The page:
after witness who testified regarding issues that occurred at the department while he was serving as a federal judge in the southern district of new york. so, for instance, maybe it doesn't bother you that the i.r.s. targeted conservatives and the department doesn't seem to have taken the issues seriously, but it bothers me a great deal. and i want to know if ms. lynch is committed to tackling this problem and a range of others. senator sessions? >> thank you, mr. chairman. and the office of attorney general is a big deal, and we need people who are able to take questions. the department's entitled to be criticized and they're not perfect. i love the department of justice. i served in it 15 years. i was an assistant united states attorney for over two and united states attorney for 12. and i loved that job, and i loved the people in it, and i so
admired this department. and as i told ms. lynch in private conversation, you have to understand the reputation of this great department is being eroded. the situation is not good in this country. it's got to be re-established. we're not going to allow this to become a political body that just conducts its work in haphazard political reactive ways. and i think senator hatch raised one of the questions that still galls me, and that is the failure to defend doma, the defensive of marriage act. that was a defensible act, and everybody that's ever been an attorney general or in such an office knows you have a duty to defend the laws passed by congress. that's the attorney general's duty. eric holder and president obama failed to do so, and it was shameful and disgraceful and an abandonment of the rule of law and more and more people understand that. so i'm not happy about what's happened to my department of
justice, and i think they should be investigating these matters. they haven't yet contacted people in alabama, and i specifically requested it. is this politics? why not? don't you go to the victims first? that's my experience. and get their story. well, professor turley, i thank you for your comments on what's happening with regard to executive overreach and congressional weakness. i think -- i know we all, you know, i don't deny that i'm a republican conservative. but i believe this is not just a partisan matter. i mean, this is a huge erosion of constitutional powers of the united states congress, when the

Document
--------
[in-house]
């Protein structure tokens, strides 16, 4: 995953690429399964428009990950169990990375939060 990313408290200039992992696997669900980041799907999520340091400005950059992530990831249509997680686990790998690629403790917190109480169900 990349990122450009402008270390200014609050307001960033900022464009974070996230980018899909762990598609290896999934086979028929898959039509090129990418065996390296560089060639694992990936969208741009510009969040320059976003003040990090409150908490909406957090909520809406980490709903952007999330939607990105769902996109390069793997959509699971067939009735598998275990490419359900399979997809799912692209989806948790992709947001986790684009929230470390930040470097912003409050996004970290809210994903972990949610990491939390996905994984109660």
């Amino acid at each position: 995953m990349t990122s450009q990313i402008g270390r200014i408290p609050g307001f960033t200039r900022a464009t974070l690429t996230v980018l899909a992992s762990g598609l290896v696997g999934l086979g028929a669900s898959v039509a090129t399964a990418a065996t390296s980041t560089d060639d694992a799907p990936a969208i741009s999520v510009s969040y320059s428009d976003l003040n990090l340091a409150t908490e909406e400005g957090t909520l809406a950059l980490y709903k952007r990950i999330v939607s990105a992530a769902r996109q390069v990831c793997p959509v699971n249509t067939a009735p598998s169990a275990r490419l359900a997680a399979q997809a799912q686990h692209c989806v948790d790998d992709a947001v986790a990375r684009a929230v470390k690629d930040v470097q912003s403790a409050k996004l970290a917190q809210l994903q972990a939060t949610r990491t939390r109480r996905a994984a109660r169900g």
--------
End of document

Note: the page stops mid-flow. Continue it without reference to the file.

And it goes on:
president of the united states in contradiction to law gives lawful status to people who are here unlawfully under the law, and not only that, creates a social security number for them, a photo i.d., and an authorization to work and a right to participate in social security and medicare. this is a stunning event, and we are in denial here, a lot of people, about the seriousness of it. i want to ask you about your testimony in the house. you say that, "the center of gravity is shifting, and that makes it unstable." you're talking about the separation of powers. "and within that system you have the rise of an uber presidency. there could be no greater danger for individual liberty, and i really think that the framers would be horrified by that
shift, because everything they've dedicated themselves to was creating this orbital balance, and we've lost it. it's not prosecutorial discretion to go into a law and say an entire category of people will no longer be subject to the law. that's a legislative decision." and you go on in great -- that's just a portion of your, i think, correct dissection of the fundamental issues at stake. would you -- i guess you stand by that? are there any further comments you'd like to make on that subject? >> i certainly do stand by it. the interesting thing about the madisonian system that we have is that the three branches are effectively locked in an orbit like three bodies. in fact, the interesting thing about madison is he was fascinated by newton and the types of ways that bodies would interact. our system reflects that.